Eskom has had the worst year of load shedding ever.
- Eskom had considered continuously reducing and “normalizing” the load in phase 2.
- This gives Eskom more room to plan maintenance, says CEO André de Ruyter.
- However, it was decided that this would not add “significant extra” headroom for doing maintenance.
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Eskom has considered introducing permanent tax shedding, but has refrained from doing so for the time being.
On Sunday, Eskom’s director André de Ruyter said the utility had considered shedding load continuously and “normalizing” it in phase 2, rather than introducing it when the power system is struggling.
This would give Eskom more room to plan maintenance.
However, the utility found that non-stop low-level load shedding would not add “significant extra” headroom for performing maintenance, and decided against it.
“We have debated” [permanent load shedding] expanded internally. In a sense, the planned maintenance we perform contributes to load shedding, because it’s capacity that we want to get off the grid,” said De Ruyter. Eskom, however, ultimately abandoned it, he said.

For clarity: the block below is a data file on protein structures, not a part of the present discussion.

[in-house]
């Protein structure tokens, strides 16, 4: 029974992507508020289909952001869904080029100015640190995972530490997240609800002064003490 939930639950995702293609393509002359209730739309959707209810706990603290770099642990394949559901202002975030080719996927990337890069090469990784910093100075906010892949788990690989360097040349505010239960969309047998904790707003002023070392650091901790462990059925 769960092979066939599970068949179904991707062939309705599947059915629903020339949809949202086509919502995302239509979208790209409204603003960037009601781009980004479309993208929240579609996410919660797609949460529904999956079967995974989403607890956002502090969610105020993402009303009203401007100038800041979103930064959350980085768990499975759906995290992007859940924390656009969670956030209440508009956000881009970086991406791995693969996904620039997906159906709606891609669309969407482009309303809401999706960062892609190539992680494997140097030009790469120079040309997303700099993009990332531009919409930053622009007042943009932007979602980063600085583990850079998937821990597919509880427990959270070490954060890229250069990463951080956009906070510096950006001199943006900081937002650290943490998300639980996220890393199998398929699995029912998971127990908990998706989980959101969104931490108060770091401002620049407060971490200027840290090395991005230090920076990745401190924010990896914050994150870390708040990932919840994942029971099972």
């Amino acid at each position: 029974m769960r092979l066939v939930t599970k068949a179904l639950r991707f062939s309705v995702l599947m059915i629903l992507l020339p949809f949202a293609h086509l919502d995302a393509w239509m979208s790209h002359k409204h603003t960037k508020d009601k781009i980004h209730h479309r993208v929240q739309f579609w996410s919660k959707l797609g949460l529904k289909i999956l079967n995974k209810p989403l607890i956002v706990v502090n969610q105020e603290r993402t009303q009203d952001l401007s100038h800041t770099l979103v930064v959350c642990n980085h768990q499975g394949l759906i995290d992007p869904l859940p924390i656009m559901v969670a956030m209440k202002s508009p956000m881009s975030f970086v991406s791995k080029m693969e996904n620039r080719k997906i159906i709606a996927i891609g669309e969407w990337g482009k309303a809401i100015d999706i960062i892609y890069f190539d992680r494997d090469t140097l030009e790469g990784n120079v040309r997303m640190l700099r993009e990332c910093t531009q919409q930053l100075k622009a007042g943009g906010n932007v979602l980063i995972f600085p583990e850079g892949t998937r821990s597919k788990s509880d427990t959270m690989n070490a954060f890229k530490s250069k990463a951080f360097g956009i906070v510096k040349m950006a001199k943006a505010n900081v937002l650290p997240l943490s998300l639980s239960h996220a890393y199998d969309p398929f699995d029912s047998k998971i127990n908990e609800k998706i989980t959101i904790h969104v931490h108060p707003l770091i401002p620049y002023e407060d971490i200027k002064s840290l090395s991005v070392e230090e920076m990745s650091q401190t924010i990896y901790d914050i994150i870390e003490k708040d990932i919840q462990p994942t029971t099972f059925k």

After a disastrous week of large-scale outages at coal-fired power stations, Eskom now expects to increase load shedding above planned levels in the summer months, confirms De Ruyter.
On Sunday, Stage 6 load shedding hit South Africa. Monday will also see Stage 6 with and “high levels” of load shedding expected for the week, Eskom warned.
Eskom is struggling to replenish its emergency reserves, which come from two sources: hydroelectric power from dams and open-cycle gas turbines (OCGT), which burn diesel.
The diesel level at his Ankerlig OCGT is only 32%, which is “too low for comfort”. It takes a while for trucks to refill the diesel.
Meanwhile, Eskom does not have the money to pay for diesel. Over the past five months, it has “burned” its way through R7.7 billion worth of diesel – the entire budget for the year.
Diesel prices have exploded this year and, unlike petrol, show little sign of cooling. According to the latest data from the Central Energy Fund, petrol prices may be on track for another cut in October, but diesel can still be increased. Diesel prices remain more tacky than petrol due to the shortage of diesel supplies worldwide.
For now, Eskom has allocated another R500 million to buy more diesel.
De Ruyter said Eskom would like to source 1,000 MW of capacity from independent power generators (IPPs) to relieve pressure on the grid. In this way, Eskom can reduce its dependence on diesel and save money, he said.